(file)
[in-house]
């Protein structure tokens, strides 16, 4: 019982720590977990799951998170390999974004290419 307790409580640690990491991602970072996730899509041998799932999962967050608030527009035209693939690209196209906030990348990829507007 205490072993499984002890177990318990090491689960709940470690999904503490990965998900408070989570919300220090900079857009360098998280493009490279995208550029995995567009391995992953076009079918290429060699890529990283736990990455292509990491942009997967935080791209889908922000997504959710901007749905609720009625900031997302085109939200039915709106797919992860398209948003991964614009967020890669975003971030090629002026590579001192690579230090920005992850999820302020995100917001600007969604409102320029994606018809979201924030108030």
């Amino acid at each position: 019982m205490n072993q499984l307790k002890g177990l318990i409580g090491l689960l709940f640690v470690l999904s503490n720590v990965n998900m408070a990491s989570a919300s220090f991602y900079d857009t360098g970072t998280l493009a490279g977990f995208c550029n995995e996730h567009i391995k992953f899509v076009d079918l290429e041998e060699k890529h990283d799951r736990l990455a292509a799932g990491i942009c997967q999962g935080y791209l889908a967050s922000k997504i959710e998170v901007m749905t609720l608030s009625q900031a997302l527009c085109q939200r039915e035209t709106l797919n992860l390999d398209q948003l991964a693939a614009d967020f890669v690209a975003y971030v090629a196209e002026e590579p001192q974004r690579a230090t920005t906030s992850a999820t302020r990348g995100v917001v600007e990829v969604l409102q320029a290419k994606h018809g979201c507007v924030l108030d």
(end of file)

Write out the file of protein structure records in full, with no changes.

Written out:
[in-house]
């Protein structure tokens, strides 16, 4: 019982720590977990799951998170390999974004290419 307790409580640690990491991602970072996730899509041998799932999962967050608030527009035209693939690209196209906030990348990829507007 205490072993499984002890177990318990090491689960709940470690999904503490990965998900408070989570919300220090900079857009360098998280493009490279995208550029995995567009391995992953076009079918290429060699890529990283736990990455292509990491942009997967935080791209889908922000997504959710901007749905609720009625900031997302085109939200039915709106797919992860398209948003991964614009967020890669975003971030090629002026590579001192690579230090920005992850999820302020995100917001600007969604409102320029994606018809979201924030108030």
């Amino acid at each position: 019982m205490n072993q499984l307790k002890g177990l318990i409580g090491l689960l709940f640690v470690l999904s503490n720590v990965n998900m408070a990491s989570a919300s220090f991602y900079d857009t360098g970072t998280l493009a490279g977990f995208c550029n995995e996730h567009i391995k992953f899509v076009d079918l290429e041998e060699k890529h990283d799951r736990l990455a292509a799932g990491i942009c997967q999962g935080y791209l889908a967050s922000k997504i959710e998170v901007m749905t609720l608030s009625q900031a997302l527009c085109q939200r039915e035209t709106l797919n992860l390999d398209q948003l991964a693939a614009d967020f890669v690209a975003y971030v090629a196209e002026e590579p001192q974004r690579a230090t920005t906030s992850a999820t302020r990348g995100v917001v600007e990829v969604l409102q320029a290419k994606h018809g979201c507007v924030l108030d």